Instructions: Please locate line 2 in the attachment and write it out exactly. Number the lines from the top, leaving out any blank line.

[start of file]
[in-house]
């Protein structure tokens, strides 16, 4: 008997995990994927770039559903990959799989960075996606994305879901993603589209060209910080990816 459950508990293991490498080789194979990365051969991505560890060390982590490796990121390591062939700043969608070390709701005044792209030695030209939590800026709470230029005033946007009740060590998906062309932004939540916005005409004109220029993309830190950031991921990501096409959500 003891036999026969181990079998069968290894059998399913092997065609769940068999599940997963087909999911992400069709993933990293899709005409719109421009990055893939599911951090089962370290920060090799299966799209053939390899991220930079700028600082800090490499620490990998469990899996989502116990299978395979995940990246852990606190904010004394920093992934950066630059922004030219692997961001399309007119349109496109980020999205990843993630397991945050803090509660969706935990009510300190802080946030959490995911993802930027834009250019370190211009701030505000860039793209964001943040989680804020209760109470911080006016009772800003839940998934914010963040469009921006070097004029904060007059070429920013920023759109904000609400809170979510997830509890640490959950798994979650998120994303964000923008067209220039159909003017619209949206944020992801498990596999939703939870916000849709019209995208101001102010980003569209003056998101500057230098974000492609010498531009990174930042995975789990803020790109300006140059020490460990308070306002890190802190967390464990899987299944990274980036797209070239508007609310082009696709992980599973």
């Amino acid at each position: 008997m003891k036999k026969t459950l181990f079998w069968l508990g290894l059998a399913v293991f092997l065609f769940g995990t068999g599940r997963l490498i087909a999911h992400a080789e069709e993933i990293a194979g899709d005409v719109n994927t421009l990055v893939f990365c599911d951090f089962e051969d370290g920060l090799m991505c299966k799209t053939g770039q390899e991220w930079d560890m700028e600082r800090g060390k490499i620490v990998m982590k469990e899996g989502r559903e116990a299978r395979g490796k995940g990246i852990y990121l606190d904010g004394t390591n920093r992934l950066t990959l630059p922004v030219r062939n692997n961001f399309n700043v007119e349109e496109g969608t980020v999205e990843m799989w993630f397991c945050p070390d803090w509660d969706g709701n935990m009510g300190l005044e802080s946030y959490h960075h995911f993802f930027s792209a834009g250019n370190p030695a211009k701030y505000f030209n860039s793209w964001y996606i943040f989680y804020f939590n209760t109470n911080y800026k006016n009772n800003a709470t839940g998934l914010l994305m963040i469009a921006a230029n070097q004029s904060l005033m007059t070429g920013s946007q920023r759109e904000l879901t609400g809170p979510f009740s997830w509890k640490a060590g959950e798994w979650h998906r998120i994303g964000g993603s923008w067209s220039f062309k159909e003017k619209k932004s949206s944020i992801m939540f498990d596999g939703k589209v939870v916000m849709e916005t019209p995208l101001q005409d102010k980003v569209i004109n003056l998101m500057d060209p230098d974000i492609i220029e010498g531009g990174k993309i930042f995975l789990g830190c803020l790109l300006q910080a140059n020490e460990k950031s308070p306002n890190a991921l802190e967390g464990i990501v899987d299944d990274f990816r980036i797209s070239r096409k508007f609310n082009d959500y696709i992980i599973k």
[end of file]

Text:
């Protein structure tokens, strides 16, 4: 008997995990994927770039559903990959799989960075996606994305879901993603589209060209910080990816 459950508990293991490498080789194979990365051969991505560890060390982590490796990121390591062939700043969608070390709701005044792209030695030209939590800026709470230029005033946007009740060590998906062309932004939540916005005409004109220029993309830190950031991921990501096409959500 003891036999026969181990079998069968290894059998399913092997065609769940068999599940997963087909999911992400069709993933990293899709005409719109421009990055893939599911951090089962370290920060090799299966799209053939390899991220930079700028600082800090490499620490990998469990899996989502116990299978395979995940990246852990606190904010004394920093992934950066630059922004030219692997961001399309007119349109496109980020999205990843993630397991945050803090509660969706935990009510300190802080946030959490995911993802930027834009250019370190211009701030505000860039793209964001943040989680804020209760109470911080006016009772800003839940998934914010963040469009921006070097004029904060007059070429920013920023759109904000609400809170979510997830509890640490959950798994979650998120994303964000923008067209220039159909003017619209949206944020992801498990596999939703939870916000849709019209995208101001102010980003569209003056998101500057230098974000492609010498531009990174930042995975789990803020790109300006140059020490460990308070306002890190802190967390464990899987299944990274980036797209070239508007609310082009696709992980599973």